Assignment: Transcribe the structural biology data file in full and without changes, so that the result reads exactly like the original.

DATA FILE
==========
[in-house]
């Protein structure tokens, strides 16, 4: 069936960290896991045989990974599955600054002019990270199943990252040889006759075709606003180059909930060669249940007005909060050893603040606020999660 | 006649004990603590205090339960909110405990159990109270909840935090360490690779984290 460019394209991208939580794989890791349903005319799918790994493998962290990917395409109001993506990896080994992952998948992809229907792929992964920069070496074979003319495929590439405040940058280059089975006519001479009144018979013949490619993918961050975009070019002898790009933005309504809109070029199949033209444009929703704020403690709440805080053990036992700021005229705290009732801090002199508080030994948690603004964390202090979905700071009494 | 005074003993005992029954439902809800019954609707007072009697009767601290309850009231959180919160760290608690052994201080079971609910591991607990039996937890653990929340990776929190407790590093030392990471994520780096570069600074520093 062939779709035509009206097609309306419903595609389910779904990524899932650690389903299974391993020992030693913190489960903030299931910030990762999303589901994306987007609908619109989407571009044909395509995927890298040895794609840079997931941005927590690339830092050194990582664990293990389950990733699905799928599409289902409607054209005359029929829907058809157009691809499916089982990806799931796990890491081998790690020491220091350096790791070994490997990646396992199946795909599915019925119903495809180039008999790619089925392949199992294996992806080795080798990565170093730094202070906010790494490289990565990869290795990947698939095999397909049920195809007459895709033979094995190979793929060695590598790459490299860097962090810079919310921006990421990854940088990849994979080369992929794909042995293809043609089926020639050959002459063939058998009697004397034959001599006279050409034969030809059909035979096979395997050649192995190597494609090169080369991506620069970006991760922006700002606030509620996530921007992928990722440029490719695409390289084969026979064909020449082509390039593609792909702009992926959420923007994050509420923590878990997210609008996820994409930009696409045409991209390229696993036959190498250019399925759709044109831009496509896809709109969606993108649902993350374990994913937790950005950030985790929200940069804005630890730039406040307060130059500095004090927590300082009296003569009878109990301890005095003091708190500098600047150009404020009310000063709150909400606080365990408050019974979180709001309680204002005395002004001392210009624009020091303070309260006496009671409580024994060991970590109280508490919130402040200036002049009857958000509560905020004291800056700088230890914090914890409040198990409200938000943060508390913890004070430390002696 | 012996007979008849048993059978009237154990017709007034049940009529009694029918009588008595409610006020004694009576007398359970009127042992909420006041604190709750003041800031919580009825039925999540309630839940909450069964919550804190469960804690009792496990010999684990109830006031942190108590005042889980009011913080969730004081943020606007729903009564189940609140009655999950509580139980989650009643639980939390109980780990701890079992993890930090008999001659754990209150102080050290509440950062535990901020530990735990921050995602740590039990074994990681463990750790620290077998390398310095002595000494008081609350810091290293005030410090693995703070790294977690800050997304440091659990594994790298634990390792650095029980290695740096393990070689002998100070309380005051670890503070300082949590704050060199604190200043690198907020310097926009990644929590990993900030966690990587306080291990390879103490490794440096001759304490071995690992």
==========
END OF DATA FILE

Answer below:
[in-house]
């Protein structure tokens, strides 16, 4: 069936960290896991045989990974599955600054002019990270199943990252040889006759075709606003180059909930060669249940007005909060050893603040606020999660 | 006649004990603590205090339960909110405990159990109270909840935090360490690779984290 460019394209991208939580794989890791349903005319799918790994493998962290990917395409109001993506990896080994992952998948992809229907792929992964920069070496074979003319495929590439405040940058280059089975006519001479009144018979013949490619993918961050975009070019002898790009933005309504809109070029199949033209444009929703704020403690709440805080053990036992700021005229705290009732801090002199508080030994948690603004964390202090979905700071009494 | 005074003993005992029954439902809800019954609707007072009697009767601290309850009231959180919160760290608690052994201080079971609910591991607990039996937890653990929340990776929190407790590093030392990471994520780096570069600074520093 062939779709035509009206097609309306419903595609389910779904990524899932650690389903299974391993020992030693913190489960903030299931910030990762999303589901994306987007609908619109989407571009044909395509995927890298040895794609840079997931941005927590690339830092050194990582664990293990389950990733699905799928599409289902409607054209005359029929829907058809157009691809499916089982990806799931796990890491081998790690020491220091350096790791070994490997990646396992199946795909599915019925119903495809180039008999790619089925392949199992294996992806080795080798990565170093730094202070906010790494490289990565990869290795990947698939095999397909049920195809007459895709033979094995190979793929060695590598790459490299860097962090810079919310921006990421990854940088990849994979080369992929794909042995293809043609089926020639050959002459063939058998009697004397034959001599006279050409034969030809059909035979096979395997050649192995190597494609090169080369991506620069970006991760922006700002606030509620996530921007992928990722440029490719695409390289084969026979064909020449082509390039593609792909702009992926959420923007994050509420923590878990997210609008996820994409930009696409045409991209390229696993036959190498250019399925759709044109831009496509896809709109969606993108649902993350374990994913937790950005950030985790929200940069804005630890730039406040307060130059500095004090927590300082009296003569009878109990301890005095003091708190500098600047150009404020009310000063709150909400606080365990408050019974979180709001309680204002005395002004001392210009624009020091303070309260006496009671409580024994060991970590109280508490919130402040200036002049009857958000509560905020004291800056700088230890914090914890409040198990409200938000943060508390913890004070430390002696 | 012996007979008849048993059978009237154990017709007034049940009529009694029918009588008595409610006020004694009576007398359970009127042992909420006041604190709750003041800031919580009825039925999540309630839940909450069964919550804190469960804690009792496990010999684990109830006031942190108590005042889980009011913080969730004081943020606007729903009564189940609140009655999950509580139980989650009643639980939390109980780990701890079992993890930090008999001659754990209150102080050290509440950062535990901020530990735990921050995602740590039990074994990681463990750790620290077998390398310095002595000494008081609350810091290293005030410090693995703070790294977690800050997304440091659990594994790298634990390792650095029980290695740096393990070689002998100070309380005051670890503070300082949590704050060199604190200043690198907020310097926009990644929590990993900030966690990587306080291990390879103490490794440096001759304490071995690992």